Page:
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Aerial Photographs Reveal The Gorgeous Geometry Of L.A. And NYC

Seeking order from above chaotic cities.

When he was a teenager, photographer Jeffrey Milstein swept out hangars at the Santa Monica airport in exchange for the chance to fly a Cessna 150 around Los Angeles. Today, he rents helicopters to capture aerial shots of the urban landscape. His meticulously composed photographs render a killer view of cities that most of us never see.

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Before he took up photography professionally, Milstein was an architect; that influences how he interprets the landscape. He embarks on a flight with some vague idea of what he wants to shoot, then hones in on shapes, recurring motifs, and patterns. He uses digital cameras and angles them straight down. “I thought of calling this a ‘plan’ view, because the images look like architectural plans,” he says.

L.A., Marina Del Rey

Milstein photographs from about 2,000 feet in the air, an elevation that affords a sense of proximity and remoteness in his shots. You can see all the layers in a city—streets, trees, cars, houses—and still get the scenic vista. Milstein is fascinated by the makeup of neighborhoods and how you can glean a lot of information just based on the colors and shapes present. “You can I.D. affluence immediately by a neighborhood,” he says. “In an affluent neighborhood it’s green for trees and blue for pools; the streets are curved and winding. Poorer areas are gray and brown and set on a grid. You can quickly see the differences in how people live.”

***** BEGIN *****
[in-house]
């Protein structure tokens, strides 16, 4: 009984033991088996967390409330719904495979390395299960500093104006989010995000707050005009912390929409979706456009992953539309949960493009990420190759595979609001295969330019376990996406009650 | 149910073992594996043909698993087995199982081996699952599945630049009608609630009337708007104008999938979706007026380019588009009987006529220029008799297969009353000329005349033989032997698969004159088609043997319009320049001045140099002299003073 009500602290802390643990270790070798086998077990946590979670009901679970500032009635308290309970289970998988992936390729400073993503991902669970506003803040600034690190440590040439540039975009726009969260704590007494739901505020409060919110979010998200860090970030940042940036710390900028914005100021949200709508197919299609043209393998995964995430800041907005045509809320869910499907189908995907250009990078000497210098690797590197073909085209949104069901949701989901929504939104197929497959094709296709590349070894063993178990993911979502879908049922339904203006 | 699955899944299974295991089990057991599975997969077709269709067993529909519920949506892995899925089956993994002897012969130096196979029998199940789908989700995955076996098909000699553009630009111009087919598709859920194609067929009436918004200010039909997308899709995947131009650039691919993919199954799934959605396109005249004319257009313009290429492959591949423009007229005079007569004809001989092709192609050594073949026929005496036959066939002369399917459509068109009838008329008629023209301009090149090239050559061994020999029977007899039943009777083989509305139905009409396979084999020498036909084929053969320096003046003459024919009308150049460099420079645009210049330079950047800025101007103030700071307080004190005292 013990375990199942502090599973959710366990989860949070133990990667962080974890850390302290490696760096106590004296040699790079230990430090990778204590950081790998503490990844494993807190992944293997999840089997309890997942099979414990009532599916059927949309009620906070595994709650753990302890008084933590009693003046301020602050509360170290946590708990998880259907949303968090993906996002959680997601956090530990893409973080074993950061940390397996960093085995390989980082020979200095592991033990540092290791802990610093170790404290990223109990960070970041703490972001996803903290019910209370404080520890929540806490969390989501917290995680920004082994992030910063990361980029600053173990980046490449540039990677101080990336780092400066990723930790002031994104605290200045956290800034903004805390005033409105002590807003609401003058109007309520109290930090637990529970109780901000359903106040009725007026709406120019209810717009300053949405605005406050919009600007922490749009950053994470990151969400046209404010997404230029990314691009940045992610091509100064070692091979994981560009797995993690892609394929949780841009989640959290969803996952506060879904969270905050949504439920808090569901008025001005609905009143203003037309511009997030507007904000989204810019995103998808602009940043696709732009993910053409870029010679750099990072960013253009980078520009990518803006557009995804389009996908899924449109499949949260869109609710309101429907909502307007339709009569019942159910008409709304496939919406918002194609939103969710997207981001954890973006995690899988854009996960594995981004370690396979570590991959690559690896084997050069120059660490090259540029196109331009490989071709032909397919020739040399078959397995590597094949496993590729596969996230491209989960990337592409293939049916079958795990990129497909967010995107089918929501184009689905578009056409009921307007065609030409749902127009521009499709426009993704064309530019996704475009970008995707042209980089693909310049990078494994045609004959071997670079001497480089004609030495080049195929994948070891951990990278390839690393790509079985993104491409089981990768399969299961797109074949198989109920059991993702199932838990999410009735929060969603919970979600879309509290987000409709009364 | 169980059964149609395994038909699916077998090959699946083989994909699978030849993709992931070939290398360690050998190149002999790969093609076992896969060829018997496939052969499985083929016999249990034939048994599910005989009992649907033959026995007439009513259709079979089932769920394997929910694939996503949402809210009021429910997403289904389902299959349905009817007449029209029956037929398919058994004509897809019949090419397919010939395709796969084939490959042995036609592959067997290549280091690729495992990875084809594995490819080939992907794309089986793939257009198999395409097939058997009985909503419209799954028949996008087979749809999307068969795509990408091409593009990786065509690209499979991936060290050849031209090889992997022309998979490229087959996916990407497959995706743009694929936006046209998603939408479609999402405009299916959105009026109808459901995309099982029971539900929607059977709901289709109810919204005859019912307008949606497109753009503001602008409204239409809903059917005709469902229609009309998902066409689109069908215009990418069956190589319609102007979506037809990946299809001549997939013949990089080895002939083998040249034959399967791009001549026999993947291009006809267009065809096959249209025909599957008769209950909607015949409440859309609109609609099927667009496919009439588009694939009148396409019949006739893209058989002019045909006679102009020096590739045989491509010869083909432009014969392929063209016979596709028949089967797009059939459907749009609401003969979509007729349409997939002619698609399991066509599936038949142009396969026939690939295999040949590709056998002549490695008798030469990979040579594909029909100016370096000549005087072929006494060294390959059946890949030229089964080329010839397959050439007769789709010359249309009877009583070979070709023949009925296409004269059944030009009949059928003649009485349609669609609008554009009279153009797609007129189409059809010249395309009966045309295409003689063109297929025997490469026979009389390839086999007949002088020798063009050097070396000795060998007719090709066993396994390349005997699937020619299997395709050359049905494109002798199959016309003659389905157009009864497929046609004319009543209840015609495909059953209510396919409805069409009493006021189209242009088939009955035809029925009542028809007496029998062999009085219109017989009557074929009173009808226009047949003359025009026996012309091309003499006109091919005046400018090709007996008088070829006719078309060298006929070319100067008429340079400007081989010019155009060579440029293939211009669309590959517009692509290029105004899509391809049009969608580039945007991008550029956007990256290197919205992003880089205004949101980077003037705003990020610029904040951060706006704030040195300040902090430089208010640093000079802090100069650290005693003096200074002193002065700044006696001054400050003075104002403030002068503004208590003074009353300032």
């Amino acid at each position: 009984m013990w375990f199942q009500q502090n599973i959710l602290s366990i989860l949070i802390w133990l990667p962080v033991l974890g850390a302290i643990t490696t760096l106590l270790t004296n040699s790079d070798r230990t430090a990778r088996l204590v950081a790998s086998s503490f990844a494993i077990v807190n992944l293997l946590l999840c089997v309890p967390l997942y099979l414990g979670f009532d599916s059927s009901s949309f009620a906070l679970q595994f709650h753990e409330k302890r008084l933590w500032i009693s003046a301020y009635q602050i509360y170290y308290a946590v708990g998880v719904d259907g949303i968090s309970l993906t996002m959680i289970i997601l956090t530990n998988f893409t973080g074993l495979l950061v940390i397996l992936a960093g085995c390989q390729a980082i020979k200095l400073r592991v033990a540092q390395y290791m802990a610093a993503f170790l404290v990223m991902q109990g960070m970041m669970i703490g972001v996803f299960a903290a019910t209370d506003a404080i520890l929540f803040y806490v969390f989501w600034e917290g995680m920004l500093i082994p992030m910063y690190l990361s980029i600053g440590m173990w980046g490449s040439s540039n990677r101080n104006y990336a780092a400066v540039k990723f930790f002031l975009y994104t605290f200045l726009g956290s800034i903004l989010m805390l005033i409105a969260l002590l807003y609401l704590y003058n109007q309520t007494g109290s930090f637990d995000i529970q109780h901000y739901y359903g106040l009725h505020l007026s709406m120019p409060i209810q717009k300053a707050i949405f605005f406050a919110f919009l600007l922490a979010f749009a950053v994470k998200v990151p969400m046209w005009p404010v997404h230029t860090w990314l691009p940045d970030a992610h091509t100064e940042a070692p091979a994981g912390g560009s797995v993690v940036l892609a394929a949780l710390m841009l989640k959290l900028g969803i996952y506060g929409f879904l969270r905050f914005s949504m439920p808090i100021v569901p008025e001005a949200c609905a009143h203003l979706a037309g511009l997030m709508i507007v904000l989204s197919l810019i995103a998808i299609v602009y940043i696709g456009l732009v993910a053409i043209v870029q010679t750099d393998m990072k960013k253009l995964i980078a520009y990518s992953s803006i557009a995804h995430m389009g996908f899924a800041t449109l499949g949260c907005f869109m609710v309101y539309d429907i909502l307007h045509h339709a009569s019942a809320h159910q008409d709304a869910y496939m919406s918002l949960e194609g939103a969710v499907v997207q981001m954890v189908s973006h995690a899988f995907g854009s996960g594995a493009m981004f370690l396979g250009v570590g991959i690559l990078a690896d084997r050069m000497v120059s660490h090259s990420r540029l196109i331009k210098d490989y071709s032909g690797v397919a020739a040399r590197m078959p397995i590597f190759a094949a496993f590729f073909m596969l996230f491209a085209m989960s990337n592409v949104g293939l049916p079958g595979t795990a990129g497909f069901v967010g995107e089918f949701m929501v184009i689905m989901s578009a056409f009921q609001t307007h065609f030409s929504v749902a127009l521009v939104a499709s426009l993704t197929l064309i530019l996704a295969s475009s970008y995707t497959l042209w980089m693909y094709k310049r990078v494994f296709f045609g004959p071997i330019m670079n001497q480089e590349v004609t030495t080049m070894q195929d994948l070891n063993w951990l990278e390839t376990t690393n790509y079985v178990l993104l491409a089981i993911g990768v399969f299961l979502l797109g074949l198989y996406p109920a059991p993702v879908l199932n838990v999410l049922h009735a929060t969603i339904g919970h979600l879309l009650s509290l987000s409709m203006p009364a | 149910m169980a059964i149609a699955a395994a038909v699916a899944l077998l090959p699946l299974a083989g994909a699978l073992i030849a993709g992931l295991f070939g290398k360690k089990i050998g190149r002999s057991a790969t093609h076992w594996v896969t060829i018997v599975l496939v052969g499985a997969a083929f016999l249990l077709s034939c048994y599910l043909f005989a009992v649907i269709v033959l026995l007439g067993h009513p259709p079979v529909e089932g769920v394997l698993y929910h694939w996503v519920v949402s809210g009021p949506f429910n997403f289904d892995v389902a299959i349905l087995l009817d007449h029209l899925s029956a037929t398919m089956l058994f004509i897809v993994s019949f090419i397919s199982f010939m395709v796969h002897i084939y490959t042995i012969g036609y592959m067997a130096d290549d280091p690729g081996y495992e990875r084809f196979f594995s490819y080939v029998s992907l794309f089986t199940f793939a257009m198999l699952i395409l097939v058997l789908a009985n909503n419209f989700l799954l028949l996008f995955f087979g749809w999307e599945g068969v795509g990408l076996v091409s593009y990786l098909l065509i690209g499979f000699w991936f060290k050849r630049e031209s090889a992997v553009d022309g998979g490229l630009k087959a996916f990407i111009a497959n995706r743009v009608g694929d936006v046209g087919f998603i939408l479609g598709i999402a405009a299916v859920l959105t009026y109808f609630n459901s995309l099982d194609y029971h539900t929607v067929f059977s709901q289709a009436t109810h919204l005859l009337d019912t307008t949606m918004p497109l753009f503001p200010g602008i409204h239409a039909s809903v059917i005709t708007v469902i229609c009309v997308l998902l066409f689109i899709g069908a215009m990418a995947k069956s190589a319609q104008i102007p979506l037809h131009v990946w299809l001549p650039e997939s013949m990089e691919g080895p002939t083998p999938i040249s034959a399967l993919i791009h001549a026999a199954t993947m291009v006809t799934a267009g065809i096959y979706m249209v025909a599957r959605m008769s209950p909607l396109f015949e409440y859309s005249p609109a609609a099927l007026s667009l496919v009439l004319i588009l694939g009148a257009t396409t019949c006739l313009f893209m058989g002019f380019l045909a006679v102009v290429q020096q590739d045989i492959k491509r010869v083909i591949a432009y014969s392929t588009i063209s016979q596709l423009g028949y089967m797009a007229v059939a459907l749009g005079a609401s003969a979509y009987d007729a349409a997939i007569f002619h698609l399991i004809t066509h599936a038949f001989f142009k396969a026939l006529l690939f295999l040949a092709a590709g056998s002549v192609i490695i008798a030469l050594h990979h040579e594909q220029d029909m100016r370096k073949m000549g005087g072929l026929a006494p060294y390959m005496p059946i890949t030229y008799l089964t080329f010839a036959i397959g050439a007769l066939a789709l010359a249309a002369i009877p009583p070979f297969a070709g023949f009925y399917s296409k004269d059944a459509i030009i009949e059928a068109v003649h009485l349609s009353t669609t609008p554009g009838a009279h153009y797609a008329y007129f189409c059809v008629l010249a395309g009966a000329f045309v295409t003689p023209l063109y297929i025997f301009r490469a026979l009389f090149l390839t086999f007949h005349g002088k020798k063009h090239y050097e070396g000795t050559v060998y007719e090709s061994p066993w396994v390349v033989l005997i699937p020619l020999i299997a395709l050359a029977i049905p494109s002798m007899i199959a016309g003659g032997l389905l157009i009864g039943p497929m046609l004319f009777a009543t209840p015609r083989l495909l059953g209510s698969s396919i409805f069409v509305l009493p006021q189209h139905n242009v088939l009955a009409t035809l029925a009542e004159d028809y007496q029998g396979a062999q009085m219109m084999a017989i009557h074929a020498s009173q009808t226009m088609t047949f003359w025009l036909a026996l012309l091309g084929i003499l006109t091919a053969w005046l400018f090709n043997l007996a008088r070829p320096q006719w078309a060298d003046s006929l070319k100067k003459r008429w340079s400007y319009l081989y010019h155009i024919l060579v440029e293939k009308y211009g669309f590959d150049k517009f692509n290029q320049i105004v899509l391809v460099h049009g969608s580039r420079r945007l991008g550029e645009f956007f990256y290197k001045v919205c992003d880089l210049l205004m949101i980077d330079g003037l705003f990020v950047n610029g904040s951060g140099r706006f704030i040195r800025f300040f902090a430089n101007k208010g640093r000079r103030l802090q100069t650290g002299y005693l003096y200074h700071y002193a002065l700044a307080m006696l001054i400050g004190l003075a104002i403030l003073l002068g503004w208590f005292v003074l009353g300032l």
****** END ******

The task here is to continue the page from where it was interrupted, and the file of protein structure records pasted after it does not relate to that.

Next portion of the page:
Milstein’s work is on view in two concurrent shows, one at the Benrubi Gallery in New York and another at the Kopeikin Gallery in Los Angeles, both open until August 22. The subject matter ranges from housing developments like Stuyvesant Town in Manhattan and Park La Brea in Los Angeles; tourist attractions like the Statue of Liberty and the Empire State Building; and infrastructure like ports. What unites them all is a perspective that makes them look like tessellations and puzzles.

“I like to find order in the chaos,” Milstein says. “Part of it is looking for the patterns in cities—like some molecular structure with mathematical order to it.”

About the author

Diana Budds is a New York–based writer covering design and the built environment.

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